Sunday, 28 August 2016

Wait a minute, it's stopped hailing.. a line from a song by American humorist Allan Sherman which only someone my age would remember. It's a parody letter home from some whiny American child explaining why his parents should remove him from summer camp listing ever more outlandish reasons ('I don't want this should scare you but my bunk mate's got malaria'). At the end, however, the sun comes out 'guys are swimming, guys are sailing' and he tells his parents to 'kindly disregard this letter'. For some reason, the 'wait a minute line' always comes into my mind when, after some lack-lustre days, the birding luck changes......... As it did today...
       I actually visited the reservoirs again yesterday but saw so little I was too embarrassed even to tweet about it. So I did not exactly start out today with high hopes. In fact, but for the neigbour's new dog again waking me with its excited barking, I may not have bothered at all. Lockwood, however, has never looked better for waders with a good edge pretty all the way round and water levels still apparently dropping. But there was nothing apart from Common Sandpipers until I got right to the north east corner where my third ever Turnstone on the patch was on the wide shore line. Turnstone is just about annual although this is the second this year as Adam had one which dropped in during our magic week in May. I could have got closer for a better picture but didn't want to flush it and even persuaded the Fish Spotter to walk down the bank (which proved worthwhile as it was still there in the afternoon).
                                                         Turnstone on the beach

          But apart from a flock of eight Common Sandpipers together on the west bank, which I think must have put the total numbers in double figures, and three Teal there seemed little else. Thanks to the Met Office, I had the wrong clothes with me for the second day running so I decided to dodge the un-forecast showers and take the train up to see the Little Stints at Rye House which showed very well. Seeing the gravelly spit they were on, it struck me that the Prof was right that they could turn up on Lockwood. A chat with Frank N and Mark on the train back about the occasional joys and persistence required for patch birding convinced me to go back to the reservoirs and see if the rain had brought anything down. It hadn't but halfway along Lockwood, I started hearing the gulls making half-hearted alarm calls. They have much better sight than me for about a minute later, I saw that what was worrying them was an Osprey flying right towards me just a few hundred feet up. As it went over to High Maynard, it didn't continue as I expected but started soaring and gaining height. It gave me time to ring Lol whose house overlooks the reservoir to alert him and to get my camera out of my pocket, switch it on. and try to find it on the screen. Amazingly, I succeeded which was more than Lol did unfortunately despite looking from his loft.  It's my third of the year but also my third ever for London after more than 30 years of birding here and always a brilliant bird to see. So all the weariness of Friday's post seems a long time least until tomorrow...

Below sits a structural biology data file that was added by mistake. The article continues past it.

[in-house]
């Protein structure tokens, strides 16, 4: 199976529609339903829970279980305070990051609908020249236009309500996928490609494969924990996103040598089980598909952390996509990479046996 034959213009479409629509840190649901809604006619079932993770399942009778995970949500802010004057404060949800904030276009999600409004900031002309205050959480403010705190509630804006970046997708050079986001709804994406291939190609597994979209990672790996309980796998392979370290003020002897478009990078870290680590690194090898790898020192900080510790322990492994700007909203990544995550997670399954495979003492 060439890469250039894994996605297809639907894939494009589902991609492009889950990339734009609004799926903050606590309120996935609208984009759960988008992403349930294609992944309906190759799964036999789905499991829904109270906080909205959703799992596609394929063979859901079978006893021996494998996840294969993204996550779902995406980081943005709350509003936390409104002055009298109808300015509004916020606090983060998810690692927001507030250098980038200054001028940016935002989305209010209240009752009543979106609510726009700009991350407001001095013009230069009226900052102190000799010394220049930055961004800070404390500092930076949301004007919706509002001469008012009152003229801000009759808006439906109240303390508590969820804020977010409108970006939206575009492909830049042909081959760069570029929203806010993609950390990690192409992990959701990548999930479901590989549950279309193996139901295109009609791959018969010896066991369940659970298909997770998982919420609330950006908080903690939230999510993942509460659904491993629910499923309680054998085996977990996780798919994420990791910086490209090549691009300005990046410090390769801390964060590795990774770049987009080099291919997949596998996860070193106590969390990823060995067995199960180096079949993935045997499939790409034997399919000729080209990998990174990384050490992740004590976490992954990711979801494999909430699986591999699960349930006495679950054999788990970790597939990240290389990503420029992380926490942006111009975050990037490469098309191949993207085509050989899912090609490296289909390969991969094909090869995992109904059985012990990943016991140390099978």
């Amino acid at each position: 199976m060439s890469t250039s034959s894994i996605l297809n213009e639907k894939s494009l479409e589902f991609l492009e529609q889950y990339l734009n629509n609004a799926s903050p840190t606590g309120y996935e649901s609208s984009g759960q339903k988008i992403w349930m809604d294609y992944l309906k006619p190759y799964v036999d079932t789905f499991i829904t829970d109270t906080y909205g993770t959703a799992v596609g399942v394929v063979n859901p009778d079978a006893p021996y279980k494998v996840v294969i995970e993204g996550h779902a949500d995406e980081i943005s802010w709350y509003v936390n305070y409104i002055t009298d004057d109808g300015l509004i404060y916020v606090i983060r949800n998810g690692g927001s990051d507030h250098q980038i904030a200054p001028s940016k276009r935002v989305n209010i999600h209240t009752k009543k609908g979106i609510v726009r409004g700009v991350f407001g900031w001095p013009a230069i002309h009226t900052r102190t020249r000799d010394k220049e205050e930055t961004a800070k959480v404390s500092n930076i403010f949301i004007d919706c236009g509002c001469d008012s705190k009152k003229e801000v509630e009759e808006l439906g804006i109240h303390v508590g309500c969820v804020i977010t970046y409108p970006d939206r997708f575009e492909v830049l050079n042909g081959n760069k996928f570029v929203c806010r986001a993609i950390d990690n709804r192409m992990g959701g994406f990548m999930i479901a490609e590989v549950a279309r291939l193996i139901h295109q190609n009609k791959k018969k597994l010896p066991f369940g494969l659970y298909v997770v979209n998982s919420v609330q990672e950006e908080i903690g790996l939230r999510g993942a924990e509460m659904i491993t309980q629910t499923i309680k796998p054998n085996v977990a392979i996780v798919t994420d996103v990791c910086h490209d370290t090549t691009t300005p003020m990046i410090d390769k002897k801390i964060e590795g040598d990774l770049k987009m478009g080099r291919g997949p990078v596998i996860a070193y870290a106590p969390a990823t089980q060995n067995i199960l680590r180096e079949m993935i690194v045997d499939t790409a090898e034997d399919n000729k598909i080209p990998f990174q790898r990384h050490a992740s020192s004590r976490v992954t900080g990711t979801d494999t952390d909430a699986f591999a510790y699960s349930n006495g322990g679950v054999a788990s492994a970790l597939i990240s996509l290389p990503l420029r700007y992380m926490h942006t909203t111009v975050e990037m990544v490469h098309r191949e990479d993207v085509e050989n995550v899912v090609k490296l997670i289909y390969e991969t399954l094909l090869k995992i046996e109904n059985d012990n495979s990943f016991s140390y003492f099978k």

DB @porthkillier 

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